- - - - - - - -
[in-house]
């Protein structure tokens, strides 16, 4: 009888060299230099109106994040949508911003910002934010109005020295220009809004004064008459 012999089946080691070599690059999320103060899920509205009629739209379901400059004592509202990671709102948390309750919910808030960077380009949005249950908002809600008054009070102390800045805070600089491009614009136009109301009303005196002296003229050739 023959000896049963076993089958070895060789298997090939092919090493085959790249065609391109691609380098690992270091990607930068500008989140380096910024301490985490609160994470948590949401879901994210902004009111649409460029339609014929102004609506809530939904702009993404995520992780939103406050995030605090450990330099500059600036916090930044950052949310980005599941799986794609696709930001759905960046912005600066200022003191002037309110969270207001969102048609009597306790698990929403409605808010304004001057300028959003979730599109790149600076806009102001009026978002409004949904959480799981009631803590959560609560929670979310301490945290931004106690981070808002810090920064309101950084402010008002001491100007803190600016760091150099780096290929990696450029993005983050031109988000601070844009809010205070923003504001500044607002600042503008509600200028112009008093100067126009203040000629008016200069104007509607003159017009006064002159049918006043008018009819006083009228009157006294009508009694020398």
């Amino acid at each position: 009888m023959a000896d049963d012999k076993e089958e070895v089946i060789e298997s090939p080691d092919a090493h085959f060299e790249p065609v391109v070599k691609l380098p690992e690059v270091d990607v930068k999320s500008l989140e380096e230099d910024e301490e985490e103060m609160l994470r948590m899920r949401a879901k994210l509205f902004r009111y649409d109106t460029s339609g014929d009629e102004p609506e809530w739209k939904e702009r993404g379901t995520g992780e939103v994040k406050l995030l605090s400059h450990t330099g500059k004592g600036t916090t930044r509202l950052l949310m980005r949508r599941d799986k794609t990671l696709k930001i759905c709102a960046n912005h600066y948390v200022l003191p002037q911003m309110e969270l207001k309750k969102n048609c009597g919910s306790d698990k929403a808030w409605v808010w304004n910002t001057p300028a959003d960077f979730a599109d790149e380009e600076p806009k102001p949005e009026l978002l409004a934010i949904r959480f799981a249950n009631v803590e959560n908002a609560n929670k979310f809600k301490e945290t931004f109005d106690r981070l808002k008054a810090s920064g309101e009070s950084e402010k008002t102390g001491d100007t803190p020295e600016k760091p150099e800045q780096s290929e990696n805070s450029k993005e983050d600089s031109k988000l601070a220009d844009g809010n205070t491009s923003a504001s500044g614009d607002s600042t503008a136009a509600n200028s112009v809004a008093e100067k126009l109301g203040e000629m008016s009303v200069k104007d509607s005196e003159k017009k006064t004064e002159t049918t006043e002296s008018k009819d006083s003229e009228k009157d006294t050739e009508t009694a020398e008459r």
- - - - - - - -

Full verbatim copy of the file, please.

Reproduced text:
[in-house]
């Protein structure tokens, strides 16, 4: 009888060299230099109106994040949508911003910002934010109005020295220009809004004064008459 012999089946080691070599690059999320103060899920509205009629739209379901400059004592509202990671709102948390309750919910808030960077380009949005249950908002809600008054009070102390800045805070600089491009614009136009109301009303005196002296003229050739 023959000896049963076993089958070895060789298997090939092919090493085959790249065609391109691609380098690992270091990607930068500008989140380096910024301490985490609160994470948590949401879901994210902004009111649409460029339609014929102004609506809530939904702009993404995520992780939103406050995030605090450990330099500059600036916090930044950052949310980005599941799986794609696709930001759905960046912005600066200022003191002037309110969270207001969102048609009597306790698990929403409605808010304004001057300028959003979730599109790149600076806009102001009026978002409004949904959480799981009631803590959560609560929670979310301490945290931004106690981070808002810090920064309101950084402010008002001491100007803190600016760091150099780096290929990696450029993005983050031109988000601070844009809010205070923003504001500044607002600042503008509600200028112009008093100067126009203040000629008016200069104007509607003159017009006064002159049918006043008018009819006083009228009157006294009508009694020398």
């Amino acid at each position: 009888m023959a000896d049963d012999k076993e089958e070895v089946i060789e298997s090939p080691d092919a090493h085959f060299e790249p065609v391109v070599k691609l380098p690992e690059v270091d990607v930068k999320s500008l989140e380096e230099d910024e301490e985490e103060m609160l994470r948590m899920r949401a879901k994210l509205f902004r009111y649409d109106t460029s339609g014929d009629e102004p609506e809530w739209k939904e702009r993404g379901t995520g992780e939103v994040k406050l995030l605090s400059h450990t330099g500059k004592g600036t916090t930044r509202l950052l949310m980005r949508r599941d799986k794609t990671l696709k930001i759905c709102a960046n912005h600066y948390v200022l003191p002037q911003m309110e969270l207001k309750k969102n048609c009597g919910s306790d698990k929403a808030w409605v808010w304004n910002t001057p300028a959003d960077f979730a599109d790149e380009e600076p806009k102001p949005e009026l978002l409004a934010i949904r959480f799981a249950n009631v803590e959560n908002a609560n929670k979310f809600k301490e945290t931004f109005d106690r981070l808002k008054a810090s920064g309101e009070s950084e402010k008002t102390g001491d100007t803190p020295e600016k760091p150099e800045q780096s290929e990696n805070s450029k993005e983050d600089s031109k988000l601070a220009d844009g809010n205070t491009s923003a504001s500044g614009d607002s600042t503008a136009a509600n200028s112009v809004a008093e100067k126009l109301g203040e000629m008016s009303v200069k104007d509607s005196e003159k017009k006064t004064e002159t049918t006043e002296s008018k009819d006083s003229e009228k009157d006294t050739e009508t009694a020398e008459r």